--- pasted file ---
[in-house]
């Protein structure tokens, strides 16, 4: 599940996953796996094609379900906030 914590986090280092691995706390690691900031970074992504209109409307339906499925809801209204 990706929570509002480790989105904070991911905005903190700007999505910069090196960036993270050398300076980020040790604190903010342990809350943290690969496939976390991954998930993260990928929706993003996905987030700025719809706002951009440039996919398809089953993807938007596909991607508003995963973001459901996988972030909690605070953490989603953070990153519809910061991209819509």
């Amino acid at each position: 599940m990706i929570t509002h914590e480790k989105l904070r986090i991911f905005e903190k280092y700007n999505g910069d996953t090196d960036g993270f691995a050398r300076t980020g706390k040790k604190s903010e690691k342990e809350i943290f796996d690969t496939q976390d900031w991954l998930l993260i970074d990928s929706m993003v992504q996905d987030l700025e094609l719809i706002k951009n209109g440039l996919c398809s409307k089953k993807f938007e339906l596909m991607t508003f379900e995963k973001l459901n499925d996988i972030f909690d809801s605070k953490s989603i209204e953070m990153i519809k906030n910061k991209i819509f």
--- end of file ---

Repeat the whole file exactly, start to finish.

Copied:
[in-house]
């Protein structure tokens, strides 16, 4: 599940996953796996094609379900906030 914590986090280092691995706390690691900031970074992504209109409307339906499925809801209204 990706929570509002480790989105904070991911905005903190700007999505910069090196960036993270050398300076980020040790604190903010342990809350943290690969496939976390991954998930993260990928929706993003996905987030700025719809706002951009440039996919398809089953993807938007596909991607508003995963973001459901996988972030909690605070953490989603953070990153519809910061991209819509």
């Amino acid at each position: 599940m990706i929570t509002h914590e480790k989105l904070r986090i991911f905005e903190k280092y700007n999505g910069d996953t090196d960036g993270f691995a050398r300076t980020g706390k040790k604190s903010e690691k342990e809350i943290f796996d690969t496939q976390d900031w991954l998930l993260i970074d990928s929706m993003v992504q996905d987030l700025e094609l719809i706002k951009n209109g440039l996919c398809s409307k089953k993807f938007e339906l596909m991607t508003f379900e995963k973001l459901n499925d996988i972030f909690d809801s605070k953490s989603i209204e953070m990153i519809k906030n910061k991209i819509f």